Slip and Fall

It is hard in Michigan to sue for a trip or slip and fall, but the law may be changing.

Up to now, the Supreme Court has ruled that if a hazard is “open and obvious,” you can’t sue if you slipped or tripped. “Open and obvious” means the hazard could be seen on “casual inspection.” If the hazard was not visible because the light was very bad, or the hazard was not visible from the direction you were walking, you may have a claim.

Even if the hazard was open and obvious, you may have a claim if the hazard was “effectively unavoidable.” That means you had to walk over the hazard to get to where you were going – there wasn’t another route available. For example, you’re trying to enter an office building and there’s a complete sheet of ice in front of the doorway. You have to walk on that ice to get in. The ice is “open and obvious,” but if you slip and get hurt, you can sue the property owner because there was no other way to get into the building.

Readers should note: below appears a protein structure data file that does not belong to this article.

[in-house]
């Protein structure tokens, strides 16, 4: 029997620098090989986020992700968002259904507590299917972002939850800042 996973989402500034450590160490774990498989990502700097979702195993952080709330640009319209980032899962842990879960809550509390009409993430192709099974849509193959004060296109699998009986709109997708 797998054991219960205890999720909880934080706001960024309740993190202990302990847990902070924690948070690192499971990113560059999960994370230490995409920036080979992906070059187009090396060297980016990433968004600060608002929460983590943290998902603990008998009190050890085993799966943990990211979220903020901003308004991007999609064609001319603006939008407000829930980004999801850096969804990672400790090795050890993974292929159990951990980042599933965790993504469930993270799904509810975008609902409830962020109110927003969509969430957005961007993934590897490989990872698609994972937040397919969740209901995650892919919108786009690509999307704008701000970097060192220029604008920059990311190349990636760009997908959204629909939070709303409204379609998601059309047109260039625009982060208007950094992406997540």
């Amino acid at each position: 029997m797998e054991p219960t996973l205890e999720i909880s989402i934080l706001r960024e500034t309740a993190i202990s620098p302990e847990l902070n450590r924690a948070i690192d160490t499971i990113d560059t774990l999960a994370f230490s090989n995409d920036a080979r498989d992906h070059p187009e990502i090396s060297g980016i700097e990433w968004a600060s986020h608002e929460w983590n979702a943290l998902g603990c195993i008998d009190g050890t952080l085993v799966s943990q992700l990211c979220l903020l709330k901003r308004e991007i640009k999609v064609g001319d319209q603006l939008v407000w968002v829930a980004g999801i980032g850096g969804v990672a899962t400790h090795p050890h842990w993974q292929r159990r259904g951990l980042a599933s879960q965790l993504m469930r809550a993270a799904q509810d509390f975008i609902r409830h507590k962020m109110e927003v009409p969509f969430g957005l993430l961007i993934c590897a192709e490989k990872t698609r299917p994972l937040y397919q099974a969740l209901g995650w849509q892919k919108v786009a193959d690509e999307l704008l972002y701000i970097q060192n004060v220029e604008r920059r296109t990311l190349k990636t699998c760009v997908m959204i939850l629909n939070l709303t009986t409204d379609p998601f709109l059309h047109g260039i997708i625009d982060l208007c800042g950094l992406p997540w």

Client Reviews

"Marshall Lasser is aggressive, always attacking, knows the law and never gives up. He won my Worker’s comp case and my negligence case against the general contractor." — Former IBEW Local 58 worker permanently disabled in a fall on a construction site.

Lou Ghaffari

"Lasser fights hard and he's smart. He won the work comp case and sued the homeowner whose busted driveway caused my injury. Mr. Lasser got a jury verdict for me in that case, when other lawyers told me the jury would give me nothing." — Former Teamster Local 299 DHL driver who suffered a...

Barbara Wood

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